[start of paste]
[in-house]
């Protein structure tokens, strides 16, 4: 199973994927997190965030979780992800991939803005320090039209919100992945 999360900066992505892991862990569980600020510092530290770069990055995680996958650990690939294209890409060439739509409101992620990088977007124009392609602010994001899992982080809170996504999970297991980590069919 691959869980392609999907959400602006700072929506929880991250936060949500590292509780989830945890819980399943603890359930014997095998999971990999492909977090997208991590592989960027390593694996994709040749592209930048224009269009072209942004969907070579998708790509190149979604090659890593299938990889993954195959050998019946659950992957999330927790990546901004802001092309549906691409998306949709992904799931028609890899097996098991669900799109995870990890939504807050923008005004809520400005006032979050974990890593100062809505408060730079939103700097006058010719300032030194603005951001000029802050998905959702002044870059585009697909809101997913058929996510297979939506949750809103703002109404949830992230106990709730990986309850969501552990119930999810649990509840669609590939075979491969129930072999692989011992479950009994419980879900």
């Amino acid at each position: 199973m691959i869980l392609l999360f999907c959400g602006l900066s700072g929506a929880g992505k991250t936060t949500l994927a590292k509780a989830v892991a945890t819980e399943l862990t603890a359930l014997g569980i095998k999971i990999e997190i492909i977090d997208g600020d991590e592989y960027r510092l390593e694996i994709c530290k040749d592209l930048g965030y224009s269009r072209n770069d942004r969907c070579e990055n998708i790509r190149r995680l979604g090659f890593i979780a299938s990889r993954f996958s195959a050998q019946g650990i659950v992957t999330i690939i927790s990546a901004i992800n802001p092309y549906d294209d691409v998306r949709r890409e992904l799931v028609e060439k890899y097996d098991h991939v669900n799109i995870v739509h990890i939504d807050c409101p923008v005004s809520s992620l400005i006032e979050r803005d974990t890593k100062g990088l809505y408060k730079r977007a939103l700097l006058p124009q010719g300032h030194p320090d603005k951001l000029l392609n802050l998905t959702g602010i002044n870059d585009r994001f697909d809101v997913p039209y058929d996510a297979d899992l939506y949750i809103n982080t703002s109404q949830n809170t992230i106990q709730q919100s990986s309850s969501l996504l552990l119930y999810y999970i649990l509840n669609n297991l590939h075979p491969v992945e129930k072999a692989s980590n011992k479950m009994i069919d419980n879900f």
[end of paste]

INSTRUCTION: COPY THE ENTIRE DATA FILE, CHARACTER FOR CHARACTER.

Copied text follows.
[in-house]
């Protein structure tokens, strides 16, 4: 199973994927997190965030979780992800991939803005320090039209919100992945 999360900066992505892991862990569980600020510092530290770069990055995680996958650990690939294209890409060439739509409101992620990088977007124009392609602010994001899992982080809170996504999970297991980590069919 691959869980392609999907959400602006700072929506929880991250936060949500590292509780989830945890819980399943603890359930014997095998999971990999492909977090997208991590592989960027390593694996994709040749592209930048224009269009072209942004969907070579998708790509190149979604090659890593299938990889993954195959050998019946659950992957999330927790990546901004802001092309549906691409998306949709992904799931028609890899097996098991669900799109995870990890939504807050923008005004809520400005006032979050974990890593100062809505408060730079939103700097006058010719300032030194603005951001000029802050998905959702002044870059585009697909809101997913058929996510297979939506949750809103703002109404949830992230106990709730990986309850969501552990119930999810649990509840669609590939075979491969129930072999692989011992479950009994419980879900």
């Amino acid at each position: 199973m691959i869980l392609l999360f999907c959400g602006l900066s700072g929506a929880g992505k991250t936060t949500l994927a590292k509780a989830v892991a945890t819980e399943l862990t603890a359930l014997g569980i095998k999971i990999e997190i492909i977090d997208g600020d991590e592989y960027r510092l390593e694996i994709c530290k040749d592209l930048g965030y224009s269009r072209n770069d942004r969907c070579e990055n998708i790509r190149r995680l979604g090659f890593i979780a299938s990889r993954f996958s195959a050998q019946g650990i659950v992957t999330i690939i927790s990546a901004i992800n802001p092309y549906d294209d691409v998306r949709r890409e992904l799931v028609e060439k890899y097996d098991h991939v669900n799109i995870v739509h990890i939504d807050c409101p923008v005004s809520s992620l400005i006032e979050r803005d974990t890593k100062g990088l809505y408060k730079r977007a939103l700097l006058p124009q010719g300032h030194p320090d603005k951001l000029l392609n802050l998905t959702g602010i002044n870059d585009r994001f697909d809101v997913p039209y058929d996510a297979d899992l939506y949750i809103n982080t703002s109404q949830n809170t992230i106990q709730q919100s990986s309850s969501l996504l552990l119930y999810y999970i649990l509840n669609n297991l590939h075979p491969v992945e129930k072999a692989s980590n011992k479950m009994i069919d419980n879900f």